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Driver's License Campaign Seeks Fix

Immigrants-rights groups have launched a campaign to rescue a law that gives undocumented Coloradans the opportunity to get a driver's license or state identification card. Credit: Daniel Case/Wikimedia Commons.
Immigrants-rights groups have launched a campaign to rescue a law that gives undocumented Coloradans the opportunity to get a driver's license or state identification card. Credit: Daniel Case/Wikimedia Commons.
October 22, 2015

DENVER - Immigrants-rights groups have launched a campaign to rescue a law that gives undocumented Coloradans the opportunity to get a driver's license or state ID.

Jennifer Piper, organizer with the American Friends Service Committee, says Senate Bill 251 passed the Legislature in 2013, but the state's Joint Budget Committee defunded the program in the last session.

She says making this law work is important to Coloradans who want all drivers on the road to be there legally.

"This is one way to make sure that everyone who's on the road has the opportunity to be in compliance with the law," she says. "To make sure that they are able to access insurance and understand the rules of the road."

Piper notes the revenue generated by higher rates immigrants pay for licenses, roughly triple what documented residents pay, made the program self-funding.

But the Joint Budget Committee refused to release $166,000 collected in fees to expand services to more Division of Motor Vehicles locations. Piper says only three DMVs in the state now offer the service, making licenses essentially inaccessible.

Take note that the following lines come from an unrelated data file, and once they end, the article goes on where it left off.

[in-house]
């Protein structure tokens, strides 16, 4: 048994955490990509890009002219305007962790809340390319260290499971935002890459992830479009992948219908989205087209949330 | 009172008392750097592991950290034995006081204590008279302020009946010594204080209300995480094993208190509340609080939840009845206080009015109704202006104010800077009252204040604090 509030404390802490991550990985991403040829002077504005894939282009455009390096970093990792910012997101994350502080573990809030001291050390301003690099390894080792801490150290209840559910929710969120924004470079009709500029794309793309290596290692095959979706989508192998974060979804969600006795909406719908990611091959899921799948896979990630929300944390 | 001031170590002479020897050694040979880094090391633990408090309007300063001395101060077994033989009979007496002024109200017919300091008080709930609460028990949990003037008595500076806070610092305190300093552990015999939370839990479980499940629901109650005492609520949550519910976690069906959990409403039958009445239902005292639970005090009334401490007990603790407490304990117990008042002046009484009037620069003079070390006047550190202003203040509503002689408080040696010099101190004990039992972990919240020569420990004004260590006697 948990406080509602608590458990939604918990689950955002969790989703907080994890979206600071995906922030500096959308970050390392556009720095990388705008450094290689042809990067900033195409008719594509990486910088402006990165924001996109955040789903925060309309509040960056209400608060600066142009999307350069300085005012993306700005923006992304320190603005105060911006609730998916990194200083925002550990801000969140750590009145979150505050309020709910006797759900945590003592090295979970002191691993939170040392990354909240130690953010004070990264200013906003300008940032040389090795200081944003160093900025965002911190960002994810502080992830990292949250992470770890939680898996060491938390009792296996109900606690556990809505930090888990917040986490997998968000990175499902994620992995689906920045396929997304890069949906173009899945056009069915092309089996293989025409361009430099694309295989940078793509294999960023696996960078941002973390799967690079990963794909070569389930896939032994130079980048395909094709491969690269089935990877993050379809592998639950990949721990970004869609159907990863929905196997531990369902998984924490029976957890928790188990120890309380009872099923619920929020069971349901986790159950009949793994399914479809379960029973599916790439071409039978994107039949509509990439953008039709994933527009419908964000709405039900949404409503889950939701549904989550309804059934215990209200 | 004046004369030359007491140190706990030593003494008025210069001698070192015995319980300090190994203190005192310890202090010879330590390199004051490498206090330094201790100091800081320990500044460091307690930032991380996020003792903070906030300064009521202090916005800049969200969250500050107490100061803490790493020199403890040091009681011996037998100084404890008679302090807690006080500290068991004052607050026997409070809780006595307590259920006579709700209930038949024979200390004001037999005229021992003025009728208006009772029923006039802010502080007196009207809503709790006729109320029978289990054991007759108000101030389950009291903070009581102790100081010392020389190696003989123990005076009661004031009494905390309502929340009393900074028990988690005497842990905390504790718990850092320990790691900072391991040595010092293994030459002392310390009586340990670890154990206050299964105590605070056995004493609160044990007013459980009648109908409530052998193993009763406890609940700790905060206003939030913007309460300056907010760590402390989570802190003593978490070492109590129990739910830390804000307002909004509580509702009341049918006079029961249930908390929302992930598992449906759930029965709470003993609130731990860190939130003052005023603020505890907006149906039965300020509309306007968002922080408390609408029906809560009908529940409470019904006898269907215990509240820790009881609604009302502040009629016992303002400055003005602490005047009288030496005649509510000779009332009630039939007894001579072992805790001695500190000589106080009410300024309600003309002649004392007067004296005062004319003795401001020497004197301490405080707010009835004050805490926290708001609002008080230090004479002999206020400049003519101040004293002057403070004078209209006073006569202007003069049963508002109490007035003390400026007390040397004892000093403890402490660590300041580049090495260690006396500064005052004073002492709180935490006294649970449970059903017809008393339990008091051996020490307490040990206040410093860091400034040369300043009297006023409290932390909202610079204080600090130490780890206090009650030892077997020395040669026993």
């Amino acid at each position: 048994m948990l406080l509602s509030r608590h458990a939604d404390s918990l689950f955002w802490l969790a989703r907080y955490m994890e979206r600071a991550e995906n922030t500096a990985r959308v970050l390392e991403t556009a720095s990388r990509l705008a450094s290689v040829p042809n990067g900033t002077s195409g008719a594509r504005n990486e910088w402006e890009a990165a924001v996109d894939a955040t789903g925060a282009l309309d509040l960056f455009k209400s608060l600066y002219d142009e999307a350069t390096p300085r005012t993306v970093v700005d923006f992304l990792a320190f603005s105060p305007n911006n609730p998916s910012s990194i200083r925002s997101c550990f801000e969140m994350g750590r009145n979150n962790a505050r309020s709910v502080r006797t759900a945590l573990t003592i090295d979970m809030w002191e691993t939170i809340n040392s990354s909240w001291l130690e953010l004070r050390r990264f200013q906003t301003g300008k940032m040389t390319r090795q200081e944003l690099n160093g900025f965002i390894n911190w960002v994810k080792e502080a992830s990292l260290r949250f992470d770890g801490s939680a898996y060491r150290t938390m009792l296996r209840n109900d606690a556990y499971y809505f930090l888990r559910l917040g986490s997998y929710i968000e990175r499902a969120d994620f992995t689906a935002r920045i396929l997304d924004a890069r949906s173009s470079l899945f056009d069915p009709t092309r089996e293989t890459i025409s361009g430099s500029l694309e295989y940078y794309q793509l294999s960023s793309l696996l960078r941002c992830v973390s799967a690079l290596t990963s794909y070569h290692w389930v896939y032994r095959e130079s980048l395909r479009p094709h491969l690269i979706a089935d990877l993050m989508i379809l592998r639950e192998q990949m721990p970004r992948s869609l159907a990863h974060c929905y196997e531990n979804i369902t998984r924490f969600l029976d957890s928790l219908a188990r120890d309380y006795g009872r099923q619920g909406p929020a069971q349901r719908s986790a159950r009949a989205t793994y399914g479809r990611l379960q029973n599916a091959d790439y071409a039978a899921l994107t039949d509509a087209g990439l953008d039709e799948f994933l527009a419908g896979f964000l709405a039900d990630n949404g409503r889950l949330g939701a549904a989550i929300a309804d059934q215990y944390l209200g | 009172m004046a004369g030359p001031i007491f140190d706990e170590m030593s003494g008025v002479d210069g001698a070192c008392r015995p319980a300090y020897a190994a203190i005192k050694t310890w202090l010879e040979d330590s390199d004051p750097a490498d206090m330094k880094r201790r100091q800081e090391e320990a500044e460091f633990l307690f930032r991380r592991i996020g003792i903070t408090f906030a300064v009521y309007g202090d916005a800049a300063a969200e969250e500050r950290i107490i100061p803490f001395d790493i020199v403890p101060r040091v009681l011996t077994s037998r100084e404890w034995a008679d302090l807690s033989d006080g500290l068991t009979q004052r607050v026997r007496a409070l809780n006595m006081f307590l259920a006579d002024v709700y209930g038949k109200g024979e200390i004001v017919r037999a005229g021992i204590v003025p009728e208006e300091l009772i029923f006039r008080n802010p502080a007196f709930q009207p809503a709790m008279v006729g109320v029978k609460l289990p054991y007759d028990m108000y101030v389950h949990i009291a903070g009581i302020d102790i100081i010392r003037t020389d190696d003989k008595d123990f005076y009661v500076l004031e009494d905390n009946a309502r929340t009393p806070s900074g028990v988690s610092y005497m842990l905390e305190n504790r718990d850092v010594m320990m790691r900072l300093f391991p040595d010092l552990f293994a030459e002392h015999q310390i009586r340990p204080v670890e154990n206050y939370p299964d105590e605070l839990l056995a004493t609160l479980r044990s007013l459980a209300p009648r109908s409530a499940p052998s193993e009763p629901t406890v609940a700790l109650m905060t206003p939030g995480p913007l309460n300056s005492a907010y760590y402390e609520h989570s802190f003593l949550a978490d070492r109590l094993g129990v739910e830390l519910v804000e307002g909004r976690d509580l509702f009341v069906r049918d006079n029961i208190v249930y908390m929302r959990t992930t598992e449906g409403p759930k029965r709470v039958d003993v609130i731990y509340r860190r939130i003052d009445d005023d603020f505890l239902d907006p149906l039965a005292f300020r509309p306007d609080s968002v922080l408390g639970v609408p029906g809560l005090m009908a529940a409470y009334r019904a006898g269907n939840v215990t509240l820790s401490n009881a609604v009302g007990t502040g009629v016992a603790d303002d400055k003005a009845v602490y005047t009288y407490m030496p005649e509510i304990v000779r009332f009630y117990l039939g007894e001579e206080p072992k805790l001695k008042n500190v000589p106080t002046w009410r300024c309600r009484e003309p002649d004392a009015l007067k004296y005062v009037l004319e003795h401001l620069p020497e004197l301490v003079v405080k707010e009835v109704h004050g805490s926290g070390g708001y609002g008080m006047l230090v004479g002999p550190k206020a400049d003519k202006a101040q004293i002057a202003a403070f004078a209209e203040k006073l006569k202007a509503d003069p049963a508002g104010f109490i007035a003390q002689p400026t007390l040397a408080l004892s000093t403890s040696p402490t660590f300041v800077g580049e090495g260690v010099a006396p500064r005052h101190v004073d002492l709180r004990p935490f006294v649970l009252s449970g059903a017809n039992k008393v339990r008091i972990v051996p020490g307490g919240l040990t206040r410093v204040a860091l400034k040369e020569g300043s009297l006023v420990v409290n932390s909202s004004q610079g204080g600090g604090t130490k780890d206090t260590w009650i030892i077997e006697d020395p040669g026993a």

Some legislators originally opposed the measure, claiming state-issued identification could be seen as a form of amnesty for undocumented immigrants.

Piper says while the program's licenses and IDs clearly indicate they are not valid proof of citizenship, they are critical for taking driver's safety tests, buying car insurance, registering vehicles and providing proper identity to law enforcement officers.

"It puts us, at the local level, on an equal footing until the federal government figures out what they need to do to enact just and humane immigration reform," she says.

Piper says that to quality for the program, residents must present a valid internationally accepted form of ID, and prove they've either lived in the state for at least two years or filed taxes in the previous year.

She says most Coloradans realize it's a matter of public safety and financial responsibility to try to license and insure as many drivers as possible.

Eric Galatas, Public News Service - CO